As my predecessor as candidate in Blackpool North and Fleetwood, my right hon. Friend will know that I have some 6,000 pupils reliant on free school meals in my constituency, and I am deeply disappointed by the decision that has been taken at the moment. Will he commit to pushing in the comprehensive spending review for a much more strategic approach that rolls out the school holiday activity fund nationwide—a universal approach to tackling child poverty that does not just stigmatise those on free school meals?
My hon. Friend raises a really important point, which I was going to come to, about the important role that the holiday activities and food programme has played in making a real difference for children. This debate should not be just about food; we have to look at different ways that we can support children and families. Children, often from the most deprived backgrounds, are sometimes in a situation over the long summer period of not being able to have the level of support that we would like to see all children benefit from, and we should look at how we can roll out that programme more into the future. It has been very successful in the previous two years and we would like to see how we can do more in the future.
Mr Dhesi rose—
I am looking forward with enthusiasm to turning to the hon. Gentleman, but let me just finish addressing the points made by my hon. Friend the Member for Blackpool North and Cleveleys (Paul Maynard).
As my hon. Friend will know, we have invested a considerable amount of money in the opportunity areas, which are looking at some of the real long-term challenges that we have in Blackpool as well as in 12 other areas right around the country. I would be very happy to sit down with him to see how we can link up what we are doing with the Blackpool opportunity area, and the progress that we are making on that, in addressing some of the concerns that I know he has.
Let me make just a little more progress, and then I will hand over to the hon. Member for Slough (Mr Dhesi), who I know is keen to get in. I was talking about universal credit and how it has been such an important part of our response to the covid crisis. If we had not had universal credit in place, the job of the Department for Work and Pensions and the whole of Government would have been so much more challenging in being able support everyone in this country. By tapering benefits and providing work allowances to those facing the greatest barriers to work, we ensure that people are always better off in work. Something that is often forgotten is the number of barriers that we inherited and had to deal with when we came to power back in 2010, as a result of the legacy of the last Labour Government.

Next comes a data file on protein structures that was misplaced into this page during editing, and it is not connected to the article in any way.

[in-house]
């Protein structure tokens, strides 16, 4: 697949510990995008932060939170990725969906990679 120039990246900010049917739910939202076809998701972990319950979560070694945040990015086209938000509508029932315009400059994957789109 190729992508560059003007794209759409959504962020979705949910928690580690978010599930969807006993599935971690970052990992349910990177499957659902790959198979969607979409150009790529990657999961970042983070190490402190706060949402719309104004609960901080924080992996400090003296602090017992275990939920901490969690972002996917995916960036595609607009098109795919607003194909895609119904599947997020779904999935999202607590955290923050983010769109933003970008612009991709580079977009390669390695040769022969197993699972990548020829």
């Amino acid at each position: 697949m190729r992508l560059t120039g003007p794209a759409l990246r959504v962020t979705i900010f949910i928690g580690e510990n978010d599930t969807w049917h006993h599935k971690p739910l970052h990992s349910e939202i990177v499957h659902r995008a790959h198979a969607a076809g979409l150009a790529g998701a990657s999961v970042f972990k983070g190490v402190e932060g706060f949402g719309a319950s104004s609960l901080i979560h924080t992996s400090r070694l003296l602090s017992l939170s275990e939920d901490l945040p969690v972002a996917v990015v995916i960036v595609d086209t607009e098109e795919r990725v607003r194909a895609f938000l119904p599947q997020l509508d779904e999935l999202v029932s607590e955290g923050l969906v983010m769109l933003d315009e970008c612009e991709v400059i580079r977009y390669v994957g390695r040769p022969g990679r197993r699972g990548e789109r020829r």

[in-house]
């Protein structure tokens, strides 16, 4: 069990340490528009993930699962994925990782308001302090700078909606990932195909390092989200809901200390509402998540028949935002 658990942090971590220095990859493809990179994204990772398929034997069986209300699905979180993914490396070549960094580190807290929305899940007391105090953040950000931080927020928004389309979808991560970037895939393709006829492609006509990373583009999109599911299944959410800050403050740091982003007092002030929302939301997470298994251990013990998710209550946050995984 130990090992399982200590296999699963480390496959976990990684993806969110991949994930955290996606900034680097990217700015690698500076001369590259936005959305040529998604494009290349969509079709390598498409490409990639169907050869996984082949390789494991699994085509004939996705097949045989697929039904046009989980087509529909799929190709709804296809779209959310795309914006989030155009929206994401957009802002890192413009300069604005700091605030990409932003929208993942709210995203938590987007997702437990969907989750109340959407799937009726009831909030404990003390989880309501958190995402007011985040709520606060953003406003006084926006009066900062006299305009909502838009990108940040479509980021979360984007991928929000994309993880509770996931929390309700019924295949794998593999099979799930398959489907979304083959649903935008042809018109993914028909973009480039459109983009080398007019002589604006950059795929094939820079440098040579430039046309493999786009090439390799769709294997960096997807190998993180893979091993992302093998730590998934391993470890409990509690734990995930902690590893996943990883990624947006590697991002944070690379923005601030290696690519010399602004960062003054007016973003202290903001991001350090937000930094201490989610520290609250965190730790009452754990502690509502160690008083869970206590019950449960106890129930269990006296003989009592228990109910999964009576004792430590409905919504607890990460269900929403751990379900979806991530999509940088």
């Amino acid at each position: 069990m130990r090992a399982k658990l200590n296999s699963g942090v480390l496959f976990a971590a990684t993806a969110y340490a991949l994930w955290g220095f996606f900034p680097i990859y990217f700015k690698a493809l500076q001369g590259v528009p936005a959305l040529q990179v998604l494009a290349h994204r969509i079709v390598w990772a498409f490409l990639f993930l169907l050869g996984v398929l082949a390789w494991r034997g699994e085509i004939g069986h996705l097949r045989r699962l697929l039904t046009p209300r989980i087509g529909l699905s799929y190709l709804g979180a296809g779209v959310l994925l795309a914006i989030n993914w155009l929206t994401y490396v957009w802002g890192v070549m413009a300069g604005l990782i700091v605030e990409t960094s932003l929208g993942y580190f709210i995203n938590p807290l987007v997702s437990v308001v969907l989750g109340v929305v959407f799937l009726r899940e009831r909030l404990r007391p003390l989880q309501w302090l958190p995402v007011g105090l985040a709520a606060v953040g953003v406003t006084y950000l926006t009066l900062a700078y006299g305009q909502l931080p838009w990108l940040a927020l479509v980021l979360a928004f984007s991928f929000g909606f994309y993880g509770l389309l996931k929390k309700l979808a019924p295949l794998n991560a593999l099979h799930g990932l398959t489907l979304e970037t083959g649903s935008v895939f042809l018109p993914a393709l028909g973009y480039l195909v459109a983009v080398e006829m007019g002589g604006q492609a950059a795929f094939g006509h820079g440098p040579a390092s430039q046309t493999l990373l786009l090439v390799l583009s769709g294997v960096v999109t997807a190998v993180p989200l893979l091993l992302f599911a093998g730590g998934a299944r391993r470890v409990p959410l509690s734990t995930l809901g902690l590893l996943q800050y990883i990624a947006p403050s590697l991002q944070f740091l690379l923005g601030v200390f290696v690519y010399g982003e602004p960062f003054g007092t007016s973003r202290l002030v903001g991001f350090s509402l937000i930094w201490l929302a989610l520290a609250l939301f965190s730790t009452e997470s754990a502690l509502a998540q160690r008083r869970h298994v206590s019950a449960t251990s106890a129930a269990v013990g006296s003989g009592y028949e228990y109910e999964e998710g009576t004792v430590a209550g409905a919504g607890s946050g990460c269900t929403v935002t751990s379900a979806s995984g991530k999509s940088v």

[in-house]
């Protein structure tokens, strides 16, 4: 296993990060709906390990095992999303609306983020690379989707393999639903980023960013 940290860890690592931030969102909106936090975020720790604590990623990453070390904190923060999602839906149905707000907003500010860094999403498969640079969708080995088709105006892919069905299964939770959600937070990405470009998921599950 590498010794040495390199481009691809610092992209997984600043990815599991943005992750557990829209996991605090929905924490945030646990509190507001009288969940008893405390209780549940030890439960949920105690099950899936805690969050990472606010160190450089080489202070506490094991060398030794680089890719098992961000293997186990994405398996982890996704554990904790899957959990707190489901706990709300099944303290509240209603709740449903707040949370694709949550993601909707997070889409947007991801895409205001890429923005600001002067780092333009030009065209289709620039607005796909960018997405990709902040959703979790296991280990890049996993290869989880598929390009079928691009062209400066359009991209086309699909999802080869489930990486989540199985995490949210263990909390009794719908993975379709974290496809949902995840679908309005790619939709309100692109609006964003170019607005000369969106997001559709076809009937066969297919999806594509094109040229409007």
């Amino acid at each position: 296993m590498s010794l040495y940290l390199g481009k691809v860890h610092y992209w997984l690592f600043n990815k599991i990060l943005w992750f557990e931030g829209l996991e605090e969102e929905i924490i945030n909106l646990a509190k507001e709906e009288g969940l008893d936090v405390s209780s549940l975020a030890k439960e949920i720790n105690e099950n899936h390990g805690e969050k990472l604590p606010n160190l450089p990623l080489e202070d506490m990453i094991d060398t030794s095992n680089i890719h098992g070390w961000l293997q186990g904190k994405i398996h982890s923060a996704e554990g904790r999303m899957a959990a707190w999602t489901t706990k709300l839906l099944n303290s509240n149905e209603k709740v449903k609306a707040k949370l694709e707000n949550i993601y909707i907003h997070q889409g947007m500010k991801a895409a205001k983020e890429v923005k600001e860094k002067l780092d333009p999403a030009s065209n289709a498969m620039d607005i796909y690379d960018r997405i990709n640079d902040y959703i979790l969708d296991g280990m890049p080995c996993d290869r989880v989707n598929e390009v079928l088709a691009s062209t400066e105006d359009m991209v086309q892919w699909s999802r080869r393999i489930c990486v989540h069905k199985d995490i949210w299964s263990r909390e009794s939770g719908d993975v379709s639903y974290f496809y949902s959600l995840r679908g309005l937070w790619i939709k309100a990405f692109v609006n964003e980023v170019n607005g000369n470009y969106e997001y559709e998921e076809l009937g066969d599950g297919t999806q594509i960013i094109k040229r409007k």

That is why between 2015-16 and 2019-20, we have taken 1.7 million people out of tax. Yes, we on the Government side of the House believe that tax cuts are good, and they benefit the poorest in society by taking them out of tax. We provided approximately 32 million people with a tax cut by raising the personal tax allowance to £12,500. I personally, and I think a lot of Government Members, think that helping 32 million people is a good thing.
I thank the Secretary of State for his kind words and for allowing me to intervene. Food bank usage is predicted to be 61% higher this coming winter than it was last winter. That is a mere prediction. It will take a lot more than free school meals to sort out this poverty crisis, but does the Secretary of State agree that that is the least we can do to help support struggling families?
I know that the hon. Gentleman is a man who has great passion and belief on the subject of education and how we support the most vulnerable people in society, and he raises an important point about how we can support those people. Our view is, clearly, that the best way of doing that is through the universal credit system and ensuring that we have a welfare system that works for everyone in this country.